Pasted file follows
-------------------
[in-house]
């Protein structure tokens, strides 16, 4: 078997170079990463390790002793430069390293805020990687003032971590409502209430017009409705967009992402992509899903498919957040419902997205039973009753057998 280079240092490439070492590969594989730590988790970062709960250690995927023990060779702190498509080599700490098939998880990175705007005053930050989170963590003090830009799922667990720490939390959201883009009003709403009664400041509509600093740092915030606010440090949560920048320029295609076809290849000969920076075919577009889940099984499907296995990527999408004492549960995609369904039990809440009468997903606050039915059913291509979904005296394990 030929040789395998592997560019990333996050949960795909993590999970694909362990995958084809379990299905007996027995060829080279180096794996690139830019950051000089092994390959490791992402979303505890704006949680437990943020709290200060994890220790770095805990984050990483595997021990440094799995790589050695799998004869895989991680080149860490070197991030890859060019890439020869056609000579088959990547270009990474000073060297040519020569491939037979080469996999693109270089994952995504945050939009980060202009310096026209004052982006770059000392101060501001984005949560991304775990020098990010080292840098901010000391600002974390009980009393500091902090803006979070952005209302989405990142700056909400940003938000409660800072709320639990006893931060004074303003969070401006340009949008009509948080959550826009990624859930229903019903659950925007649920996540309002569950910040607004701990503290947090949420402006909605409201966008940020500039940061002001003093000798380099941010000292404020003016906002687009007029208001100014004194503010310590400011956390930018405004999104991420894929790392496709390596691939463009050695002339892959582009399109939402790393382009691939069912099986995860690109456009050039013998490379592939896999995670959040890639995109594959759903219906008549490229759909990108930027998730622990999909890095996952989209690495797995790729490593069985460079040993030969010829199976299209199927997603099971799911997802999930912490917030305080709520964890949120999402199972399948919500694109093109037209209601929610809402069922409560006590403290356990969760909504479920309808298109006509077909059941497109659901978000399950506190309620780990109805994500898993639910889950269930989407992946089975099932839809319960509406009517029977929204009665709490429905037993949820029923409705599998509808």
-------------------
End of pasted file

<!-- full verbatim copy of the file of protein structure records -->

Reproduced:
[in-house]
């Protein structure tokens, strides 16, 4: 078997170079990463390790002793430069390293805020990687003032971590409502209430017009409705967009992402992509899903498919957040419902997205039973009753057998 280079240092490439070492590969594989730590988790970062709960250690995927023990060779702190498509080599700490098939998880990175705007005053930050989170963590003090830009799922667990720490939390959201883009009003709403009664400041509509600093740092915030606010440090949560920048320029295609076809290849000969920076075919577009889940099984499907296995990527999408004492549960995609369904039990809440009468997903606050039915059913291509979904005296394990 030929040789395998592997560019990333996050949960795909993590999970694909362990995958084809379990299905007996027995060829080279180096794996690139830019950051000089092994390959490791992402979303505890704006949680437990943020709290200060994890220790770095805990984050990483595997021990440094799995790589050695799998004869895989991680080149860490070197991030890859060019890439020869056609000579088959990547270009990474000073060297040519020569491939037979080469996999693109270089994952995504945050939009980060202009310096026209004052982006770059000392101060501001984005949560991304775990020098990010080292840098901010000391600002974390009980009393500091902090803006979070952005209302989405990142700056909400940003938000409660800072709320639990006893931060004074303003969070401006340009949008009509948080959550826009990624859930229903019903659950925007649920996540309002569950910040607004701990503290947090949420402006909605409201966008940020500039940061002001003093000798380099941010000292404020003016906002687009007029208001100014004194503010310590400011956390930018405004999104991420894929790392496709390596691939463009050695002339892959582009399109939402790393382009691939069912099986995860690109456009050039013998490379592939896999995670959040890639995109594959759903219906008549490229759909990108930027998730622990999909890095996952989209690495797995790729490593069985460079040993030969010829199976299209199927997603099971799911997802999930912490917030305080709520964890949120999402199972399948919500694109093109037209209601929610809402069922409560006590403290356990969760909504479920309808298109006509077909059941497109659901978000399950506190309620780990109805994500898993639910889950269930989407992946089975099932839809319960509406009517029977929204009665709490429905037993949820029923409705599998509808």